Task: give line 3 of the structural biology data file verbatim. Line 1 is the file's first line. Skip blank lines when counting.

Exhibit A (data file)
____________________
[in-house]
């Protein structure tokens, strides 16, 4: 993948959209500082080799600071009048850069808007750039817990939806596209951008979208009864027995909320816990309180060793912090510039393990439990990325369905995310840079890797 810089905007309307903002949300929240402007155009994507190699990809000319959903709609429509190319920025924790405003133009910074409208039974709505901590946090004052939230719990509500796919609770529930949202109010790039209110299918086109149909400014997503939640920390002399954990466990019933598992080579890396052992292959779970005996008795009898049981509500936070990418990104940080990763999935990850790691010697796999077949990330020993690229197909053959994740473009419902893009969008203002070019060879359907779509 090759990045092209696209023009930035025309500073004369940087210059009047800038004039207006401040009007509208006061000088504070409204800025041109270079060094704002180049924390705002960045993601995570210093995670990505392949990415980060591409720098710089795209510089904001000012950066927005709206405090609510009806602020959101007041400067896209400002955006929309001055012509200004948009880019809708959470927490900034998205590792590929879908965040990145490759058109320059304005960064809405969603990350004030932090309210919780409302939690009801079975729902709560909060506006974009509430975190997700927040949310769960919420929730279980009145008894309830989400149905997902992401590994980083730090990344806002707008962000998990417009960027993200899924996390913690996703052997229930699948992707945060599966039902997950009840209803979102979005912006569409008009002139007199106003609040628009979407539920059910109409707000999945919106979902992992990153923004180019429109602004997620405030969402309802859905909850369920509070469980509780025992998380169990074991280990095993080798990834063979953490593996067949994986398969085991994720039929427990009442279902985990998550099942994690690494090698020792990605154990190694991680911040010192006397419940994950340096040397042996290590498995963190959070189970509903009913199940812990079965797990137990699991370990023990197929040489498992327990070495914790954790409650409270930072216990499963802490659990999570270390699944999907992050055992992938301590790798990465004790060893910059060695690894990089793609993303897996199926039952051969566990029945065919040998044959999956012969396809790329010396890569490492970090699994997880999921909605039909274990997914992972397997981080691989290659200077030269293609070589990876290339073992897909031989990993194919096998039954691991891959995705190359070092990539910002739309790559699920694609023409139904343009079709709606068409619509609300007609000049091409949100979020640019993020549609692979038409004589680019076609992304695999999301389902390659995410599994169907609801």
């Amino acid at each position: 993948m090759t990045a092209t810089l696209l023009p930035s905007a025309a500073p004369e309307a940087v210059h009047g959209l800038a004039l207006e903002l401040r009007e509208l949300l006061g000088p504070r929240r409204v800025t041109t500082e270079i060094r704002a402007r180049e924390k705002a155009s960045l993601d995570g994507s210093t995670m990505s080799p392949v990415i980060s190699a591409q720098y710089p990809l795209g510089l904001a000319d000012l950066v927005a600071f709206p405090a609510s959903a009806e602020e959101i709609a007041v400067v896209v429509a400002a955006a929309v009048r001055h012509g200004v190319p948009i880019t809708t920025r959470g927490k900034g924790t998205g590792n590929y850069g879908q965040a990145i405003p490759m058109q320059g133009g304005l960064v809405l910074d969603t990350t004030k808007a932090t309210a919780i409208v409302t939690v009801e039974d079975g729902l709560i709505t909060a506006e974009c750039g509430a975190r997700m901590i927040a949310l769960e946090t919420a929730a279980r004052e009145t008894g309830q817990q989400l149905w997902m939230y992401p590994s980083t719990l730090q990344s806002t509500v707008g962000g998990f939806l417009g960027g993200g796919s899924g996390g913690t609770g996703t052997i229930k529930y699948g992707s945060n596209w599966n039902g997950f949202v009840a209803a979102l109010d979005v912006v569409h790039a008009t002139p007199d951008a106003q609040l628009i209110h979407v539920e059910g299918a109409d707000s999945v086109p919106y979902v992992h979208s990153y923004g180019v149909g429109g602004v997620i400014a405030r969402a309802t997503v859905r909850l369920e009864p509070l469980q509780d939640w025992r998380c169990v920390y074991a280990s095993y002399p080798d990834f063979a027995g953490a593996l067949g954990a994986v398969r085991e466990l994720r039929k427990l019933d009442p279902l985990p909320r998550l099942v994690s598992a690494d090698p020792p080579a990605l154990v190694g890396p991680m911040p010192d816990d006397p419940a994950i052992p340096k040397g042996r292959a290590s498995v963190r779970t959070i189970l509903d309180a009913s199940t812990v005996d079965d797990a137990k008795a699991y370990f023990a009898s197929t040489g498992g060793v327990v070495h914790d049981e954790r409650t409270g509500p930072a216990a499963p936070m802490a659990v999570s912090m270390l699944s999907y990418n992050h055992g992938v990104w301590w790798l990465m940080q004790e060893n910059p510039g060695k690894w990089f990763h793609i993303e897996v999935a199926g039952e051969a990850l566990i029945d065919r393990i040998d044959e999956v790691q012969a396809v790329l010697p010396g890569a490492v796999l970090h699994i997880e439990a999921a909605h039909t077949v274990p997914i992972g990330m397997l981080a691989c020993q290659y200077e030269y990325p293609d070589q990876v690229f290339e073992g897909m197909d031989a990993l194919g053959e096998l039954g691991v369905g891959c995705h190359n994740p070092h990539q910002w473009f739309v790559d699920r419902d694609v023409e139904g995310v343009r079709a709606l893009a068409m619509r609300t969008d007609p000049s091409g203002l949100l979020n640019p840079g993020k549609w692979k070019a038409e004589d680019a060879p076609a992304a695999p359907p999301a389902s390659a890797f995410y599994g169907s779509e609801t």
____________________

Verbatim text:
């Amino acid at each position: 993948m090759t990045a092209t810089l696209l023009p930035s905007a025309a500073p004369e309307a940087v210059h009047g959209l800038a004039l207006e903002l401040r009007e509208l949300l006061g000088p504070r929240r409204v800025t041109t500082e270079i060094r704002a402007r180049e924390k705002a155009s960045l993601d995570g994507s210093t995670m990505s080799p392949v990415i980060s190699a591409q720098y710089p990809l795209g510089l904001a000319d000012l950066v927005a600071f709206p405090a609510s959903a009806e602020e959101i709609a007041v400067v896209v429509a400002a955006a929309v009048r001055h012509g200004v190319p948009i880019t809708t920025r959470g927490k900034g924790t998205g590792n590929y850069g879908q965040a990145i405003p490759m058109q320059g133009g304005l960064v809405l910074d969603t990350t004030k808007a932090t309210a919780i409208v409302t939690v009801e039974d079975g729902l709560i709505t909060a506006e974009c750039g509430a975190r997700m901590i927040a949310l769960e946090t919420a929730a279980r004052e009145t008894g309830q817990q989400l149905w997902m939230y992401p590994s980083t719990l730090q990344s806002t509500v707008g962000g998990f939806l417009g960027g993200g796919s899924g996390g913690t609770g996703t052997i229930k529930y699948g992707s945060n596209w599966n039902g997950f949202v009840a209803a979102l109010d979005v912006v569409h790039a008009t002139p007199d951008a106003q609040l628009i209110h979407v539920e059910g299918a109409d707000s999945v086109p919106y979902v992992h979208s990153y923004g180019v149909g429109g602004v997620i400014a405030r969402a309802t997503v859905r909850l369920e009864p509070l469980q509780d939640w025992r998380c169990v920390y074991a280990s095993y002399p080798d990834f063979a027995g953490a593996l067949g954990a994986v398969r085991e466990l994720r039929k427990l019933d009442p279902l985990p909320r998550l099942v994690s598992a690494d090698p020792p080579a990605l154990v190694g890396p991680m911040p010192d816990d006397p419940a994950i052992p340096k040397g042996r292959a290590s498995v963190r779970t959070i189970l509903d309180a009913s199940t812990v005996d079965d797990a137990k008795a699991y370990f023990a009898s197929t040489g498992g060793v327990v070495h914790d049981e954790r409650t409270g509500p930072a216990a499963p936070m802490a659990v999570s912090m270390l699944s999907y990418n992050h055992g992938v990104w301590w790798l990465m940080q004790e060893n910059p510039g060695k690894w990089f990763h793609i993303e897996v999935a199926g039952e051969a990850l566990i029945d065919r393990i040998d044959e999956v790691q012969a396809v790329l010697p010396g890569a490492v796999l970090h699994i997880e439990a999921a909605h039909t077949v274990p997914i992972g990330m397997l981080a691989c020993q290659y200077e030269y990325p293609d070589q990876v690229f290339e073992g897909m197909d031989a990993l194919g053959e096998l039954g691991v369905g891959c995705h190359n994740p070092h990539q910002w473009f739309v790559d699920r419902d694609v023409e139904g995310v343009r079709a709606l893009a068409m619509r609300t969008d007609p000049s091409g203002l949100l979020n640019p840079g993020k549609w692979k070019a038409e004589d680019a060879p076609a992304a695999p359907p999301a389902s390659a890797f995410y599994g169907s779509e609801t």